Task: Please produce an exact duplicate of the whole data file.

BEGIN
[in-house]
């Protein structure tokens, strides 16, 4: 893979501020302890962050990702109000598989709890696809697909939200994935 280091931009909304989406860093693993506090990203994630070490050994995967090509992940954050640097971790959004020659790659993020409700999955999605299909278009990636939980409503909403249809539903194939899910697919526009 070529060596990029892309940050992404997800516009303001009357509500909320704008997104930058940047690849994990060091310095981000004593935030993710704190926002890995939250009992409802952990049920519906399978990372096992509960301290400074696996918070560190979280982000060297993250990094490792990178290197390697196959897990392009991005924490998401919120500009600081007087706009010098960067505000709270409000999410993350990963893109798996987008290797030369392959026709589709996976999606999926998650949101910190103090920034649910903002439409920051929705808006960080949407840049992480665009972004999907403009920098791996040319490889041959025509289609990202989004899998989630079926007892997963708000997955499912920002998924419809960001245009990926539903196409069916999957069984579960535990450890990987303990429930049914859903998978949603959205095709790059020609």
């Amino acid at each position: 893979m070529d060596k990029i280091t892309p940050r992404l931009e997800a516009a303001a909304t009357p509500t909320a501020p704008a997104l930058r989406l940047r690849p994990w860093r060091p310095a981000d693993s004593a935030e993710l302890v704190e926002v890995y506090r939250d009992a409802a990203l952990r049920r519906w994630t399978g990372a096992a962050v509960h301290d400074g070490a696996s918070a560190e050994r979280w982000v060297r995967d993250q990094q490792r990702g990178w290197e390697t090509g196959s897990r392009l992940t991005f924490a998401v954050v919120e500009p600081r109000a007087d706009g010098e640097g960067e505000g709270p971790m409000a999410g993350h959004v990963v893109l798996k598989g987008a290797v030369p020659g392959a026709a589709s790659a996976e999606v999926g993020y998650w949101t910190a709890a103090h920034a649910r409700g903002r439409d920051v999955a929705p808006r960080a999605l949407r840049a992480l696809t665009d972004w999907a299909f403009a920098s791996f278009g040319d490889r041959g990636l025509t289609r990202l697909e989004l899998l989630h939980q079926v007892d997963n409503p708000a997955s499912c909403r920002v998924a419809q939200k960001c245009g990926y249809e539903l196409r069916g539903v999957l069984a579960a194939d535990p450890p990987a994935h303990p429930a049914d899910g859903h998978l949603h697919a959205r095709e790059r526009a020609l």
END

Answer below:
[in-house]
């Protein structure tokens, strides 16, 4: 893979501020302890962050990702109000598989709890696809697909939200994935 280091931009909304989406860093693993506090990203994630070490050994995967090509992940954050640097971790959004020659790659993020409700999955999605299909278009990636939980409503909403249809539903194939899910697919526009 070529060596990029892309940050992404997800516009303001009357509500909320704008997104930058940047690849994990060091310095981000004593935030993710704190926002890995939250009992409802952990049920519906399978990372096992509960301290400074696996918070560190979280982000060297993250990094490792990178290197390697196959897990392009991005924490998401919120500009600081007087706009010098960067505000709270409000999410993350990963893109798996987008290797030369392959026709589709996976999606999926998650949101910190103090920034649910903002439409920051929705808006960080949407840049992480665009972004999907403009920098791996040319490889041959025509289609990202989004899998989630079926007892997963708000997955499912920002998924419809960001245009990926539903196409069916999957069984579960535990450890990987303990429930049914859903998978949603959205095709790059020609």
């Amino acid at each position: 893979m070529d060596k990029i280091t892309p940050r992404l931009e997800a516009a303001a909304t009357p509500t909320a501020p704008a997104l930058r989406l940047r690849p994990w860093r060091p310095a981000d693993s004593a935030e993710l302890v704190e926002v890995y506090r939250d009992a409802a990203l952990r049920r519906w994630t399978g990372a096992a962050v509960h301290d400074g070490a696996s918070a560190e050994r979280w982000v060297r995967d993250q990094q490792r990702g990178w290197e390697t090509g196959s897990r392009l992940t991005f924490a998401v954050v919120e500009p600081r109000a007087d706009g010098e640097g960067e505000g709270p971790m409000a999410g993350h959004v990963v893109l798996k598989g987008a290797v030369p020659g392959a026709a589709s790659a996976e999606v999926g993020y998650w949101t910190a709890a103090h920034a649910r409700g903002r439409d920051v999955a929705p808006r960080a999605l949407r840049a992480l696809t665009d972004w999907a299909f403009a920098s791996f278009g040319d490889r041959g990636l025509t289609r990202l697909e989004l899998l989630h939980q079926v007892d997963n409503p708000a997955s499912c909403r920002v998924a419809q939200k960001c245009g990926y249809e539903l196409r069916g539903v999957l069984a579960a194939d535990p450890p990987a994935h303990p429930a049914d899910g859903h998978l949603h697919a959205r095709e790059r526009a020609l």